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Agricultural research alleviating poverty in Africa

By Masa Iwanaga - posted Monday, 29 August 2005

The Live 8 concerts staged ahead of the G8 summit in Scotland raised a flag about poverty in the developing world but did little else. The aging rock 'n' rollers, sincere though they were, could offer little more than melodious slogans.

Unfortunately the world's disadvantaged need slogans as much as they need drought or disease. Poverty has complex causes but undeniable outcomes. Poverty robs people of their dignity.

Methods to eliminate or at least reduce poverty will depend on a range of actions in the areas where poverty is endemic and crippling. We know the ends we want: a vibrant, viable education system that gives opportunities to girls and boys; good governance to reduce corruption and increase public participation; access to quality health care services, markets, and service infrastructure; and food and nutritional security for all.


Most people of the developing world depend directly or indirectly on agriculture for their livelihoods. In much of Africa, farmers cannot meet the demands of the growing populace even when climate and politics are stable. The land is infertile and degraded. Farming systems and the very crops they produce are antiquated.

Climbing the charts with improved crop varieties

Agricultural research has historically performed what looked like miracles and continuously provided new ways to enhance farm productivity and feed a growing world. For example, the International Maize and Wheat Improvement Center (CIMMYT, by its Spanish-language abbreviation) was built on the shoulders of the researchers who created the "green revolution" of the 1960s.

This revolution occurred when high-yielding, disease-resistant wheat varieties developed by Nobel Peace Laureate, Norman E. Borlaug, and his team in Mexico were delivered to India and Pakistan. They brought food self-sufficiency to the Indian subcontinent when it had faced mass famine and also sparked a global movement toward science-based agriculture.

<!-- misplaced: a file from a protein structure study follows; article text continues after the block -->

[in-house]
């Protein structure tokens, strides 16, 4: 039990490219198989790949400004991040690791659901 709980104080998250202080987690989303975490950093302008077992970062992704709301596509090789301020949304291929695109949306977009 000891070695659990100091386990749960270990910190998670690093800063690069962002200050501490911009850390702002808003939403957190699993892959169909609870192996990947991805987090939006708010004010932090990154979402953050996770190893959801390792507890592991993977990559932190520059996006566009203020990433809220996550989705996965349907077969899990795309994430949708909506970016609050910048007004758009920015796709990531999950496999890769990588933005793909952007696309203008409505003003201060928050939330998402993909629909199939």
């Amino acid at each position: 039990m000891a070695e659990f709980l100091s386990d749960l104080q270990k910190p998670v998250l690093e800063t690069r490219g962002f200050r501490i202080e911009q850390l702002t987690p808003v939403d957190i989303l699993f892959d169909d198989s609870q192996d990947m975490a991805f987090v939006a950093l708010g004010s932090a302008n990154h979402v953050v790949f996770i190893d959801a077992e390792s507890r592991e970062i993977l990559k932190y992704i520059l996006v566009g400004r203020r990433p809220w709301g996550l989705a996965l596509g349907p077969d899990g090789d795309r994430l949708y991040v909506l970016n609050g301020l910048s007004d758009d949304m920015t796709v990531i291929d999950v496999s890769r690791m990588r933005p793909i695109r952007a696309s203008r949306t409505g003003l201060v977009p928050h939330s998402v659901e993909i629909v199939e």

In a changing world, with continuously growing populations and less available land, yesterday's solutions are not enough. Nevertheless, three lessons from the green revolution stand out for policy makers in all countries, rich or poor.

First, agricultural research is a fundamental building block for progress in food production and global food security. Second, rapid access for farmers to advances from the research labs and experimental fields depends on the functioning in concert of many actors along complex research and impact pathways. Third, the farmer is king. In the end, the decisions of millions or hundreds of millions of farmers across the world determine whether the new varieties and technologies are adopted, impacts registered, poverty reduced and livelihoods improved.

Bachelors take note: better farming is attractive!

By way of illustration, consider the case of Indian researcher Arun Joshi and farmer Anil Singh. Joshi is an agricultural researcher at Banaras Hindu University in northern India and a CIMMYT research partner. Anil Singh is a farmer from Karhat Village in Mirzapur District (Uttar Pradesh, northern India). Singh was once an impoverished smallholder before he began experimenting with zero-tillage and new wheat varieties in 1997. He received support from CIMMYT and its partners, funding from the Australian Centre for International Agricultural Research, and donations from others.


"When Anil's future father-in-law first saw the village of Karhat, he told everyone that women shouldn't marry its men, because they wouldn't be able to support a family," says Joshi. "When Anil had success with zero-tillage and other farmers adopted the practice, his father-in-law changed his tune completely, and now says that all young ladies should marry men from Karhat!"

Singh, his brother, and the 11 other family members used to scrape by, growing only a rice-wheat rotation on a small farm. Adoption of direct seeding without tillage for wheat has increased harvests and brought savings in seed, labour, diesel, farm equipment, and irrigation water.

With less time taken in preparing the land, they can plant their wheat earlier, so the brothers have introduced okra, tomato, gourd, potato, mung bean, and other crops, and are growing "green-manure" legumes that can fix nitrogen from the air to enrich the soil. Through a selection program supported by the Department for International Development (DFID-UK) and co-ordinated by Joshi with CIMMYT input, farmers themselves judged and selected the best new varieties and gained access to the seed.

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About the Author

Dr Masa Iwanaga is Director General of the International Maize and Wheat Improvement Center (CIMMYT) in Mexico.

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